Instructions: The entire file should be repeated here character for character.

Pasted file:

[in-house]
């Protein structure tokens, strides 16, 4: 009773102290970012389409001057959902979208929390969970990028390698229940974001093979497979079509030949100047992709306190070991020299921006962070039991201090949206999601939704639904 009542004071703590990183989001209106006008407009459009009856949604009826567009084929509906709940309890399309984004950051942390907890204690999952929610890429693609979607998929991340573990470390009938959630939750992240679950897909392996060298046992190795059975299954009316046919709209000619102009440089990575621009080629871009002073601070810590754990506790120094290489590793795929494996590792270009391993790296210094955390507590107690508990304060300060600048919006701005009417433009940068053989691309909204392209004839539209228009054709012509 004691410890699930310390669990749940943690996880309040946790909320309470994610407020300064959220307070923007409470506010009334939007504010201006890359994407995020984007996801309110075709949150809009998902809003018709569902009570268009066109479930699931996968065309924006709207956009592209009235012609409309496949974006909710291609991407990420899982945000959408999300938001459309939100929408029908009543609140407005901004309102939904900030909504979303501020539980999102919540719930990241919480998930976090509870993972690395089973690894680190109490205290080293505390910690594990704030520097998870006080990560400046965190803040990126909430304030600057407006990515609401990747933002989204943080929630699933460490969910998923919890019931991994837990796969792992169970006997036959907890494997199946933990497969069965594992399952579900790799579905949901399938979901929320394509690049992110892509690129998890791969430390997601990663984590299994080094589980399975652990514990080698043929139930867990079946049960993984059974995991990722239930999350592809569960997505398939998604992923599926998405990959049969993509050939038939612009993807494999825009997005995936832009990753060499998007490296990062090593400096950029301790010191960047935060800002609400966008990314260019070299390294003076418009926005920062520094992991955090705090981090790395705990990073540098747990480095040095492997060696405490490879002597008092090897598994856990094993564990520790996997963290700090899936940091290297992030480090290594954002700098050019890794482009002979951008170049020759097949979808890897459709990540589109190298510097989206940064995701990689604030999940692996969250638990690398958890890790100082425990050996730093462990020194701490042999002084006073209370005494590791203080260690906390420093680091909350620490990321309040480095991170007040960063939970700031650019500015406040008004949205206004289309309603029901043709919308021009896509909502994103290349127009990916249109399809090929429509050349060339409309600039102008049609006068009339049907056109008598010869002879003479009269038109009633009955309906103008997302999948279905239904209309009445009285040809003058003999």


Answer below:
[in-house]
């Protein structure tokens, strides 16, 4: 009773102290970012389409001057959902979208929390969970990028390698229940974001093979497979079509030949100047992709306190070991020299921006962070039991201090949206999601939704639904 009542004071703590990183989001209106006008407009459009009856949604009826567009084929509906709940309890399309984004950051942390907890204690999952929610890429693609979607998929991340573990470390009938959630939750992240679950897909392996060298046992190795059975299954009316046919709209000619102009440089990575621009080629871009002073601070810590754990506790120094290489590793795929494996590792270009391993790296210094955390507590107690508990304060300060600048919006701005009417433009940068053989691309909204392209004839539209228009054709012509 004691410890699930310390669990749940943690996880309040946790909320309470994610407020300064959220307070923007409470506010009334939007504010201006890359994407995020984007996801309110075709949150809009998902809003018709569902009570268009066109479930699931996968065309924006709207956009592209009235012609409309496949974006909710291609991407990420899982945000959408999300938001459309939100929408029908009543609140407005901004309102939904900030909504979303501020539980999102919540719930990241919480998930976090509870993972690395089973690894680190109490205290080293505390910690594990704030520097998870006080990560400046965190803040990126909430304030600057407006990515609401990747933002989204943080929630699933460490969910998923919890019931991994837990796969792992169970006997036959907890494997199946933990497969069965594992399952579900790799579905949901399938979901929320394509690049992110892509690129998890791969430390997601990663984590299994080094589980399975652990514990080698043929139930867990079946049960993984059974995991990722239930999350592809569960997505398939998604992923599926998405990959049969993509050939038939612009993807494999825009997005995936832009990753060499998007490296990062090593400096950029301790010191960047935060800002609400966008990314260019070299390294003076418009926005920062520094992991955090705090981090790395705990990073540098747990480095040095492997060696405490490879002597008092090897598994856990094993564990520790996997963290700090899936940091290297992030480090290594954002700098050019890794482009002979951008170049020759097949979808890897459709990540589109190298510097989206940064995701990689604030999940692996969250638990690398958890890790100082425990050996730093462990020194701490042999002084006073209370005494590791203080260690906390420093680091909350620490990321309040480095991170007040960063939970700031650019500015406040008004949205206004289309309603029901043709919308021009896509909502994103290349127009990916249109399809090929429509050349060339409309600039102008049609006068009339049907056109008598010869002879003479009269038109009633009955309906103008997302999948279905239904209309009445009285040809003058003999």